Exploring Integrative Analysis Using the BioMedical Evidence Graph

Adam Struck, Brian Walsh, Alexander Buchanan, Jordan A. Lee, Ryan Spangler, Joshua M. Stuart, Kyle Ellrott

Research output: Contribution to journalArticlepeer-review

1 Scopus citations

Abstract

PURPOSE The analysis of cancer biology data involves extremely heterogeneous data sets, including information from RNA sequencing, genome-wide copy number, DNA methylation data reporting on epigenetic regulation, somatic mutations from whole-exome or whole-genome analyses, pathology estimates from imaging sections or subtyping, drug response or other treatment outcomes, and various other clinical and phenotypic measurements. Bringing these different resources into a common framework, with a data model that allows for complex relationships as well as dense vectors of features, will unlock integrated data set analysis. METHODS We introduce the BioMedical Evidence Graph (BMEG), a graph database and query engine for discovery and analysis of cancer biology. The BMEG is unique from other biologic data graphs in that sample-level molecular and clinical information is connected to reference knowledge bases. It combines gene expression and mutation data with drug-response experiments, pathway information databases, and literature-derived associations. RESULTS The construction of the BMEG has resulted in a graph containing . 41 million vertices and 57 million edges. The BMEG system provides a graph query–based application programming interface to enable analysis, with client code available for Python, Javascript, and R, and a server online at bmeg.io. Using this system, we have demonstrated several forms of cross–data set analysis to show the utility of the system. CONCLUSION The BMEG is an evolving resource dedicated to enabling integrative analysis. We have demonstrated queries on the system that illustrate mutation significance analysis, drug-response machine learning, patient-level knowledge-base queries, and pathway level analysis. We have compared the resulting graph to other available integrated graph systems and demonstrated the former is unique in the scale of the graph and the type of data it makes available.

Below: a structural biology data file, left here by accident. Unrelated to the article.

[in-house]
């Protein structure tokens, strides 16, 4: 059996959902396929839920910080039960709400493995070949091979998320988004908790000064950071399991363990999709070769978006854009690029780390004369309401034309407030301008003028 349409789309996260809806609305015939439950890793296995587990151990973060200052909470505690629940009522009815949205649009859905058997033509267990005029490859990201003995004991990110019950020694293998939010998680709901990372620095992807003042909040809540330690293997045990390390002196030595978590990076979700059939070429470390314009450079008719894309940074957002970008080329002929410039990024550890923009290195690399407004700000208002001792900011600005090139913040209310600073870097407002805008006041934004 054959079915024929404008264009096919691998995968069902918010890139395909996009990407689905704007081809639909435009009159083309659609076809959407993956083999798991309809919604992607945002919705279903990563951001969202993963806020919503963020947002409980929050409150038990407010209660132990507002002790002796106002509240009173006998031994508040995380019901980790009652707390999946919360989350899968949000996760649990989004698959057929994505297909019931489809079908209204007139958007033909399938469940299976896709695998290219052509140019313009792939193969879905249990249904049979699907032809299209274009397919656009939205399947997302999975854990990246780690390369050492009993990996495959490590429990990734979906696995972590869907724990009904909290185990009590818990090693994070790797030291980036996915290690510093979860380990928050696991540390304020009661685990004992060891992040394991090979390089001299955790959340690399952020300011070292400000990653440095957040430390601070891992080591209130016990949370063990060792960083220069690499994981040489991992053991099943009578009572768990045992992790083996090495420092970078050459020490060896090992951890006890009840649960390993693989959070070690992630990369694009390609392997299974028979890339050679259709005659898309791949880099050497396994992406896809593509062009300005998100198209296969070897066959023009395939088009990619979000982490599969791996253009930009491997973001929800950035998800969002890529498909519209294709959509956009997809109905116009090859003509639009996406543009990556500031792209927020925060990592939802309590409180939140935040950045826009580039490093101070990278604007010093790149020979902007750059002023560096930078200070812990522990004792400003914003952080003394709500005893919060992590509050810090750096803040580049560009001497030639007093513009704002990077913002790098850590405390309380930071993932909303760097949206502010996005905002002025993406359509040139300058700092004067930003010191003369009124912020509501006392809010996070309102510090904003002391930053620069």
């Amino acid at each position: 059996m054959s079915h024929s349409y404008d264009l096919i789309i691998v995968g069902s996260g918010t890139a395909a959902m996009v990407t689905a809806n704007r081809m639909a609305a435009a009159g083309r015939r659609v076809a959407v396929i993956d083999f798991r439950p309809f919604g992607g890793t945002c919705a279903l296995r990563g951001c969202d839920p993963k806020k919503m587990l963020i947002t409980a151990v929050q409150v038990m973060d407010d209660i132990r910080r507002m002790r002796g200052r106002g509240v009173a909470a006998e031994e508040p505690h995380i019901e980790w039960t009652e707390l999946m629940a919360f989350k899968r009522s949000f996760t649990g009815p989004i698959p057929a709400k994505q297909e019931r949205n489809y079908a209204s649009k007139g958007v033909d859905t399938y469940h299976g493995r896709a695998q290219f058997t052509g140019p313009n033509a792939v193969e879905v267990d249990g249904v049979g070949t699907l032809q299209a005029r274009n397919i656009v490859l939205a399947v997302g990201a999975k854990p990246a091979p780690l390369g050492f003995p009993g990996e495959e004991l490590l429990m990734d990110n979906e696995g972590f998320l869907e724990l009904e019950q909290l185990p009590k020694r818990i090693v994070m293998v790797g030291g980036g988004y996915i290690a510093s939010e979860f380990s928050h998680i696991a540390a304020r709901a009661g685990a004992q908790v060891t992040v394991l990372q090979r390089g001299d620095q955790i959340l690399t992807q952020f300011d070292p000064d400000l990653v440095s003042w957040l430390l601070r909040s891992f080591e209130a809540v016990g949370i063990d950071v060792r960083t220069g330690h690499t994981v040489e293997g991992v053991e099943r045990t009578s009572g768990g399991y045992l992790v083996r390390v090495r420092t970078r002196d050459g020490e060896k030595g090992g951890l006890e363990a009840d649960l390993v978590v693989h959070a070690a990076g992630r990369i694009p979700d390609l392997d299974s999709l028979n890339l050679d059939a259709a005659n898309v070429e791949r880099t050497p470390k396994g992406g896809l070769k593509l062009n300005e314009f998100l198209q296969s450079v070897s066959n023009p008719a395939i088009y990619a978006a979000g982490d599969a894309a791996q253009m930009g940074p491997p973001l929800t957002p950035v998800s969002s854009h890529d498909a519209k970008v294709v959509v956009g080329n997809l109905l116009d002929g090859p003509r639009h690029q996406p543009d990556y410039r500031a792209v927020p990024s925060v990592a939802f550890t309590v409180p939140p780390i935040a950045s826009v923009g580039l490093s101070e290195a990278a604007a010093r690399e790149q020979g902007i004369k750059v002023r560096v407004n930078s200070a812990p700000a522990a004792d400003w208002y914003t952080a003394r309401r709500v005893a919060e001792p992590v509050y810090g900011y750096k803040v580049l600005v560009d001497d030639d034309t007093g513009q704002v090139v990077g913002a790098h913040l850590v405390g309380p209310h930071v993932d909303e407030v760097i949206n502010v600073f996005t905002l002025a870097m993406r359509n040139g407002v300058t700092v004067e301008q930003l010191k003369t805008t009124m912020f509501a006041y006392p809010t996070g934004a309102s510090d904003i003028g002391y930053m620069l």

Original languageEnglish (US)
Pages (from-to)147-159
Number of pages13
JournalJCO Clinical Cancer Informatics
Volume3
DOIs
StatePublished - 2019

ASJC Scopus subject areas

  • Cancer Research
  • Oncology
  • Health Informatics
  • Medicine(all)

Fingerprint Dive into the research topics of 'Exploring Integrative Analysis Using the BioMedical Evidence Graph'. Together they form a unique fingerprint.

Cite this